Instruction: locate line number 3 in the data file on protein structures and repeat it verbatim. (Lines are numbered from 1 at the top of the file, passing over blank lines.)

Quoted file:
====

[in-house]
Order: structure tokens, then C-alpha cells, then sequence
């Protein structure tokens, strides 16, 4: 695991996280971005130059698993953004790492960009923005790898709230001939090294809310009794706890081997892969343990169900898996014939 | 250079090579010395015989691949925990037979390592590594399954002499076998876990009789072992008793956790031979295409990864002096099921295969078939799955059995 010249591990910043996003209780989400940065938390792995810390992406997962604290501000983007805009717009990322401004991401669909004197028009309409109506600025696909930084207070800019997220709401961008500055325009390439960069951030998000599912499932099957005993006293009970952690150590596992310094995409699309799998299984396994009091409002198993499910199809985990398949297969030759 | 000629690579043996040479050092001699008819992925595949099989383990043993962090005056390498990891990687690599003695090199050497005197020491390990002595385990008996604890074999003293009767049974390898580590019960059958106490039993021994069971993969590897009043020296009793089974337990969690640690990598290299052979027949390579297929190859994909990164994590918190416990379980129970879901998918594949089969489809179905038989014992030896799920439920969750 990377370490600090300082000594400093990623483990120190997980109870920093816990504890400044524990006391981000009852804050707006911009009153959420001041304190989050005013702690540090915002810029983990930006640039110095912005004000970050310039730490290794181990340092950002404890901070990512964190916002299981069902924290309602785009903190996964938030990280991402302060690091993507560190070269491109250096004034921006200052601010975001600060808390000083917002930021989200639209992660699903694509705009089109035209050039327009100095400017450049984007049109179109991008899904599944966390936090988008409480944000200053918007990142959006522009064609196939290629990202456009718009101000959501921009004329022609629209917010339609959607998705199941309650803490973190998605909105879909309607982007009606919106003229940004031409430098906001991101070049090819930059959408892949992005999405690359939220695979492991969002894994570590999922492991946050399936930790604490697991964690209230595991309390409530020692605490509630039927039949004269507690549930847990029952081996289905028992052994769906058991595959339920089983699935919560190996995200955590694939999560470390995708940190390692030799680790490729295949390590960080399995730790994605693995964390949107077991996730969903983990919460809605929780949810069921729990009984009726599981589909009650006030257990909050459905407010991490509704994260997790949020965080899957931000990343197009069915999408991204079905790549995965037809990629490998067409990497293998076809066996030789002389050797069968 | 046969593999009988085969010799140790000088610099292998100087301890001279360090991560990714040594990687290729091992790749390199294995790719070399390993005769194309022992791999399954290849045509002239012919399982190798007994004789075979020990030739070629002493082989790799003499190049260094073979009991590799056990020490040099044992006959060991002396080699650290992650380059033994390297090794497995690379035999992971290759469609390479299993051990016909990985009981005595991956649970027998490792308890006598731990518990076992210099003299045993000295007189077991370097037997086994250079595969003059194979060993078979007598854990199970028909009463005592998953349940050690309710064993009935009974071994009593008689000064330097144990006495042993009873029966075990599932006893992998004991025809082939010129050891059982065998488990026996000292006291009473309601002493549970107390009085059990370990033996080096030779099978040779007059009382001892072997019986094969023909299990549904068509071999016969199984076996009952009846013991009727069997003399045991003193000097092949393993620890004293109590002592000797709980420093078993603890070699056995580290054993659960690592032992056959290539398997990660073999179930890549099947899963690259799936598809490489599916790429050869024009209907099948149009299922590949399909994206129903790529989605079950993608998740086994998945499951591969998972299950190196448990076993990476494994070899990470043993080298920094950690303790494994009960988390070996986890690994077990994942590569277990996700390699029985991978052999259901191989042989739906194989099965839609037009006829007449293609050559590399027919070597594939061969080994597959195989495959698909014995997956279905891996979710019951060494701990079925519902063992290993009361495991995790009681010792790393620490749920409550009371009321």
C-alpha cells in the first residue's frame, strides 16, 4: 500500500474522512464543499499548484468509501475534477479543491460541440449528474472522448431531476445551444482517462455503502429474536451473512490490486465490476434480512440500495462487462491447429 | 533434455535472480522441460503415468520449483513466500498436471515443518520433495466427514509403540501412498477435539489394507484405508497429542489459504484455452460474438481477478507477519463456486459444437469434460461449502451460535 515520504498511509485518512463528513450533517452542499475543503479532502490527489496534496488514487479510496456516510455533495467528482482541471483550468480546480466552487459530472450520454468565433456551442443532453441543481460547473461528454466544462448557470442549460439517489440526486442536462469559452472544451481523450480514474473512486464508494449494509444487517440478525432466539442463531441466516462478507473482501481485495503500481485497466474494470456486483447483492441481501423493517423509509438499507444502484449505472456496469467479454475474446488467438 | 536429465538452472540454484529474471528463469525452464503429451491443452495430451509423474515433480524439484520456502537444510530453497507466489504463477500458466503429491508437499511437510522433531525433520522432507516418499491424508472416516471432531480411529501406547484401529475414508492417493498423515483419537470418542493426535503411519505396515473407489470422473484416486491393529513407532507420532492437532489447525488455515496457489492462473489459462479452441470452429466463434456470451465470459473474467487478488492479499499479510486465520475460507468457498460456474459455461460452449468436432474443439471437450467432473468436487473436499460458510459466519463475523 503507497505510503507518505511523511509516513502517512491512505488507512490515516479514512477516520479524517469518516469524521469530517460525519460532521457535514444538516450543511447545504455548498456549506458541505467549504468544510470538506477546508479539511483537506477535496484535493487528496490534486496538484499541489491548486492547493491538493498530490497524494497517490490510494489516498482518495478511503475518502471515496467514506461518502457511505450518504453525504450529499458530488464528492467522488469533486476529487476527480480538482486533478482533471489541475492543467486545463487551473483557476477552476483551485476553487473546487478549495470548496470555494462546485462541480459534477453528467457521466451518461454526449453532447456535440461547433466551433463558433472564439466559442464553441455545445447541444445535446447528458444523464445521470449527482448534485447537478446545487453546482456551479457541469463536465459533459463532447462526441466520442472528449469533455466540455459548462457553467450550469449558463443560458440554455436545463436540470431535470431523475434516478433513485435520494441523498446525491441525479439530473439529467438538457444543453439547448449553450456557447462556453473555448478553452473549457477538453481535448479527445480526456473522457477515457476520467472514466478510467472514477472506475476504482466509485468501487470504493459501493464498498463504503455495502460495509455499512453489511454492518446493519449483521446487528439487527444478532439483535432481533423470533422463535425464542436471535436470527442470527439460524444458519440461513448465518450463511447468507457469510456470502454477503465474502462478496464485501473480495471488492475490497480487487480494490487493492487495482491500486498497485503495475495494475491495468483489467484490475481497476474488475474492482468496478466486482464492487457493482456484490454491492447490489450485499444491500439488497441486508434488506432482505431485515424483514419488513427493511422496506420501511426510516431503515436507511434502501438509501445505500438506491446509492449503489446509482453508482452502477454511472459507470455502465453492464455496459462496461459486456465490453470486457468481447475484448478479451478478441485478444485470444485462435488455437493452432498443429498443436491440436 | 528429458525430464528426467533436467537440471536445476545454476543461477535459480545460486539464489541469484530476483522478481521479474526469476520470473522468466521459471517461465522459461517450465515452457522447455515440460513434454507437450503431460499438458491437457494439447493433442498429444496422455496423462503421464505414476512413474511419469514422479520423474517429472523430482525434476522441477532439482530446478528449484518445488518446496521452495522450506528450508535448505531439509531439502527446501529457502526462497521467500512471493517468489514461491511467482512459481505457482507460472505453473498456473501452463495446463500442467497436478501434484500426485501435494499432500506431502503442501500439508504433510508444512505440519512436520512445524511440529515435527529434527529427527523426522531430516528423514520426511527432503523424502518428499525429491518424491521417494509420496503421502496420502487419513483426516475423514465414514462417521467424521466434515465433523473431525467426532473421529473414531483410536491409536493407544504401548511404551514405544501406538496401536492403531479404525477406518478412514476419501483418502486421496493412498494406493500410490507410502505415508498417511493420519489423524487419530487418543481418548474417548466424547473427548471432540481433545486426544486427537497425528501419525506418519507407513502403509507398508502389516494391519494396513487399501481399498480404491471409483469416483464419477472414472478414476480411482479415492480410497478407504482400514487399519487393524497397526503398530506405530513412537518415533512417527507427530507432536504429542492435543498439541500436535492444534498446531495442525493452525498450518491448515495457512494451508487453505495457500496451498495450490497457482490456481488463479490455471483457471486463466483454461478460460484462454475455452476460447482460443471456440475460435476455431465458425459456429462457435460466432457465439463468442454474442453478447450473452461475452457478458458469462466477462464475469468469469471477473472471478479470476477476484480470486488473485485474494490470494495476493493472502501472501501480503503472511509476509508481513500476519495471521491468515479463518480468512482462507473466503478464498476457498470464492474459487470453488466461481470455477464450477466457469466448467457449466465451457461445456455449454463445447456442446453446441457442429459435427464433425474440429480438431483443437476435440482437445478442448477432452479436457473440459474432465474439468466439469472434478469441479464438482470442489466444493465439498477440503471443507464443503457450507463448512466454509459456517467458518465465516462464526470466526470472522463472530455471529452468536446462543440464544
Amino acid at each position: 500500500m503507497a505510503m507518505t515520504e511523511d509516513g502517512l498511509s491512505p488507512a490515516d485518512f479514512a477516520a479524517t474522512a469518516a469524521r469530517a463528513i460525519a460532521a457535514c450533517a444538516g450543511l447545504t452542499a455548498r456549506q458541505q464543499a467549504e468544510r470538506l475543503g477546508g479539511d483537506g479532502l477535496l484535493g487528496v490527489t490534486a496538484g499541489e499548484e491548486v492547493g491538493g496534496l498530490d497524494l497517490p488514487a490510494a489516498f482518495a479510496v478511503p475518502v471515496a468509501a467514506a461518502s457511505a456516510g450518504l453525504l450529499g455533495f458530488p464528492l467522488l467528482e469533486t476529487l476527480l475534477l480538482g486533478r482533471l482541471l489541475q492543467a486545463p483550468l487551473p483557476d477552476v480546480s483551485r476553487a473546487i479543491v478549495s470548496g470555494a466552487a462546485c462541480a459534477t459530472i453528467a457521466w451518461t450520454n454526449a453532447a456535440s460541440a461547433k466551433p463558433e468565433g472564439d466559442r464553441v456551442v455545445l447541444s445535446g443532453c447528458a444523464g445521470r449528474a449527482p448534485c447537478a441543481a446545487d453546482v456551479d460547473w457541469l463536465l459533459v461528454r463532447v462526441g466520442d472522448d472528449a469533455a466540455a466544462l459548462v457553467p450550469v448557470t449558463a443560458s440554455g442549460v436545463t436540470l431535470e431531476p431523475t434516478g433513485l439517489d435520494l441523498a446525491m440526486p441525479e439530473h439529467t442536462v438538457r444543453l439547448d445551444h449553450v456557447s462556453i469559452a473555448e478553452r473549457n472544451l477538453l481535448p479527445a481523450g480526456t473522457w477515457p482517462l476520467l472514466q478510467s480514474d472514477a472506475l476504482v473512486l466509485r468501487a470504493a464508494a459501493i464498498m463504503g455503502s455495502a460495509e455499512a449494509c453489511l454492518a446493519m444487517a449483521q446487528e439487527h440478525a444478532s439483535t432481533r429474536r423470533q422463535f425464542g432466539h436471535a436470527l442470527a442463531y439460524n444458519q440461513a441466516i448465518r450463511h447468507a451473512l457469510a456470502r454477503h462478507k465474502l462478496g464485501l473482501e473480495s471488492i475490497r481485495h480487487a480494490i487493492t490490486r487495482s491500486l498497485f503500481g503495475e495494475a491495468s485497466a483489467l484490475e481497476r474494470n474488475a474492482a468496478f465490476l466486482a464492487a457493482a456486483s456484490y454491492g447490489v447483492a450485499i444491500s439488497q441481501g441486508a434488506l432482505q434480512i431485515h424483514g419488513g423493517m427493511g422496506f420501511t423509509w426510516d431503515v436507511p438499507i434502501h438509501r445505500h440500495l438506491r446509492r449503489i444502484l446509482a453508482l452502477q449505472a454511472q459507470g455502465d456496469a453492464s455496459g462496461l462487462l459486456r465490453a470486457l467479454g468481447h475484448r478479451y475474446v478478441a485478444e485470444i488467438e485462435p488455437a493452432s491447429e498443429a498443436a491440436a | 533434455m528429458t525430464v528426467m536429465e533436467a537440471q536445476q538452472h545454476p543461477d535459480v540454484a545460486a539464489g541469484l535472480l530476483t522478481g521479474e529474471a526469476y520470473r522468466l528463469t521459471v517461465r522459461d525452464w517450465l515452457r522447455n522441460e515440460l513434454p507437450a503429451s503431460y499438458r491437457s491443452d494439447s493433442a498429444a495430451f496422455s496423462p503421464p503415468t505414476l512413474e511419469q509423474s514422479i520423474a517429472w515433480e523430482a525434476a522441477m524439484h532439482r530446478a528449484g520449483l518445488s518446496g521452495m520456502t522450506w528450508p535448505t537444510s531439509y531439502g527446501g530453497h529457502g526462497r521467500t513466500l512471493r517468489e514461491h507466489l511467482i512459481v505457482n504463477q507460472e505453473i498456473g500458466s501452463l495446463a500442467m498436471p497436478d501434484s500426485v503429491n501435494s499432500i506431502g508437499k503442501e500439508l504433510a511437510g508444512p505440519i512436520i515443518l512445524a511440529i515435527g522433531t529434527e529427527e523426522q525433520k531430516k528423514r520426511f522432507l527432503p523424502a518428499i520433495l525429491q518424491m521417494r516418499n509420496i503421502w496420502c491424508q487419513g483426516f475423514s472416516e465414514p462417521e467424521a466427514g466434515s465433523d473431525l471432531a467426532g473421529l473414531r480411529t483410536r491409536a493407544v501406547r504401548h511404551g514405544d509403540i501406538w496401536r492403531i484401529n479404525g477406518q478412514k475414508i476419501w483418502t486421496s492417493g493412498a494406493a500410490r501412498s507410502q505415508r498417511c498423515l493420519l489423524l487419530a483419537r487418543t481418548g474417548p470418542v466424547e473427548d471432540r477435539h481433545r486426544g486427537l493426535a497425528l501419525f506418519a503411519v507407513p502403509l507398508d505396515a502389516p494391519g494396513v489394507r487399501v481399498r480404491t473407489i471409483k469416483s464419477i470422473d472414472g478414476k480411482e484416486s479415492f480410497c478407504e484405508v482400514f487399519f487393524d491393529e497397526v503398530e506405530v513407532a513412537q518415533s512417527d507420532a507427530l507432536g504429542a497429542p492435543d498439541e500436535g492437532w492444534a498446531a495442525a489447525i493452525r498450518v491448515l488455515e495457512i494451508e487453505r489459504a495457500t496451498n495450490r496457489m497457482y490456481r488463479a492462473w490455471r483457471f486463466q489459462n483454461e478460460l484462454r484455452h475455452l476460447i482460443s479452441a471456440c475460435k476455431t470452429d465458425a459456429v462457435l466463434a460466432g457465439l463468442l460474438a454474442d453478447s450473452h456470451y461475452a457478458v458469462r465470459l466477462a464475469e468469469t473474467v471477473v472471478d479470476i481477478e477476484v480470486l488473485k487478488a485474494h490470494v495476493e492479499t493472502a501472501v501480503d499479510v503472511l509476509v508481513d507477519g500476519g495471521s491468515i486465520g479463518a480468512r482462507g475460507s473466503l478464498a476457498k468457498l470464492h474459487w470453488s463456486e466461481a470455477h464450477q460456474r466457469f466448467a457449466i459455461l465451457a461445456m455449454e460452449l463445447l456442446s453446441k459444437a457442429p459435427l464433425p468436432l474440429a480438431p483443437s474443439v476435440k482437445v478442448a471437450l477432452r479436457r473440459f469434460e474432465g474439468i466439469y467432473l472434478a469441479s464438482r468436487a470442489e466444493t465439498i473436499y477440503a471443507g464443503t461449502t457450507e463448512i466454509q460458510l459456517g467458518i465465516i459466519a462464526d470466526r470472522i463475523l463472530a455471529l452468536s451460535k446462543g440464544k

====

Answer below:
């Protein structure tokens, strides 16, 4: 695991996280971005130059698993953004790492960009923005790898709230001939090294809310009794706890081997892969343990169900898996014939 | 250079090579010395015989691949925990037979390592590594399954002499076998876990009789072992008793956790031979295409990864002096099921295969078939799955059995 010249591990910043996003209780989400940065938390792995810390992406997962604290501000983007805009717009990322401004991401669909004197028009309409109506600025696909930084207070800019997220709401961008500055325009390439960069951030998000599912499932099957005993006293009970952690150590596992310094995409699309799998299984396994009091409002198993499910199809985990398949297969030759 | 000629690579043996040479050092001699008819992925595949099989383990043993962090005056390498990891990687690599003695090199050497005197020491390990002595385990008996604890074999003293009767049974390898580590019960059958106490039993021994069971993969590897009043020296009793089974337990969690640690990598290299052979027949390579297929190859994909990164994590918190416990379980129970879901998918594949089969489809179905038989014992030896799920439920969750 990377370490600090300082000594400093990623483990120190997980109870920093816990504890400044524990006391981000009852804050707006911009009153959420001041304190989050005013702690540090915002810029983990930006640039110095912005004000970050310039730490290794181990340092950002404890901070990512964190916002299981069902924290309602785009903190996964938030990280991402302060690091993507560190070269491109250096004034921006200052601010975001600060808390000083917002930021989200639209992660699903694509705009089109035209050039327009100095400017450049984007049109179109991008899904599944966390936090988008409480944000200053918007990142959006522009064609196939290629990202456009718009101000959501921009004329022609629209917010339609959607998705199941309650803490973190998605909105879909309607982007009606919106003229940004031409430098906001991101070049090819930059959408892949992005999405690359939220695979492991969002894994570590999922492991946050399936930790604490697991964690209230595991309390409530020692605490509630039927039949004269507690549930847990029952081996289905028992052994769906058991595959339920089983699935919560190996995200955590694939999560470390995708940190390692030799680790490729295949390590960080399995730790994605693995964390949107077991996730969903983990919460809605929780949810069921729990009984009726599981589909009650006030257990909050459905407010991490509704994260997790949020965080899957931000990343197009069915999408991204079905790549995965037809990629490998067409990497293998076809066996030789002389050797069968 | 046969593999009988085969010799140790000088610099292998100087301890001279360090991560990714040594990687290729091992790749390199294995790719070399390993005769194309022992791999399954290849045509002239012919399982190798007994004789075979020990030739070629002493082989790799003499190049260094073979009991590799056990020490040099044992006959060991002396080699650290992650380059033994390297090794497995690379035999992971290759469609390479299993051990016909990985009981005595991956649970027998490792308890006598731990518990076992210099003299045993000295007189077991370097037997086994250079595969003059194979060993078979007598854990199970028909009463005592998953349940050690309710064993009935009974071994009593008689000064330097144990006495042993009873029966075990599932006893992998004991025809082939010129050891059982065998488990026996000292006291009473309601002493549970107390009085059990370990033996080096030779099978040779007059009382001892072997019986094969023909299990549904068509071999016969199984076996009952009846013991009727069997003399045991003193000097092949393993620890004293109590002592000797709980420093078993603890070699056995580290054993659960690592032992056959290539398997990660073999179930890549099947899963690259799936598809490489599916790429050869024009209907099948149009299922590949399909994206129903790529989605079950993608998740086994998945499951591969998972299950190196448990076993990476494994070899990470043993080298920094950690303790494994009960988390070996986890690994077990994942590569277990996700390699029985991978052999259901191989042989739906194989099965839609037009006829007449293609050559590399027919070597594939061969080994597959195989495959698909014995997956279905891996979710019951060494701990079925519902063992290993009361495991995790009681010792790393620490749920409550009371009321």